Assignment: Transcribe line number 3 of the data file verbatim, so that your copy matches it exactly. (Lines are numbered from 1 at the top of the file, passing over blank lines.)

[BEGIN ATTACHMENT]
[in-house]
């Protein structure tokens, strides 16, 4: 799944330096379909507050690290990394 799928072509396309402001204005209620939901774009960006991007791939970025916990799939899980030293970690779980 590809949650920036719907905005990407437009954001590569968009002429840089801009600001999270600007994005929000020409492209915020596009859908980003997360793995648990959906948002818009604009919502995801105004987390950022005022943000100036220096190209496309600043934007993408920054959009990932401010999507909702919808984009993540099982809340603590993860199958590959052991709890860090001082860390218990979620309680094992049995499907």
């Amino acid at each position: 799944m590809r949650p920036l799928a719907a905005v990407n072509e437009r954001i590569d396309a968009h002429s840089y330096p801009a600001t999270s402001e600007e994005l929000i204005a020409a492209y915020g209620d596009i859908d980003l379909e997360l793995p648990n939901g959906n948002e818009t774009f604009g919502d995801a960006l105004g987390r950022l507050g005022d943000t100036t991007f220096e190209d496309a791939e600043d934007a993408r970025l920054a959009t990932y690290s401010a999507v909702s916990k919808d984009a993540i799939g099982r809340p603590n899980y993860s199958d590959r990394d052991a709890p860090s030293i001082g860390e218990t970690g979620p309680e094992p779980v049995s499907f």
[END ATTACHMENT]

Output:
């Amino acid at each position: 799944m590809r949650p920036l799928a719907a905005v990407n072509e437009r954001i590569d396309a968009h002429s840089y330096p801009a600001t999270s402001e600007e994005l929000i204005a020409a492209y915020g209620d596009i859908d980003l379909e997360l793995p648990n939901g959906n948002e818009t774009f604009g919502d995801a960006l105004g987390r950022l507050g005022d943000t100036t991007f220096e190209d496309a791939e600043d934007a993408r970025l920054a959009t990932y690290s401010a999507v909702s916990k919808d984009a993540i799939g099982r809340p603590n899980y993860s199958d590959r990394d052991a709890p860090s030293i001082g860390e218990t970690g979620p309680e094992p779980v049995s499907f």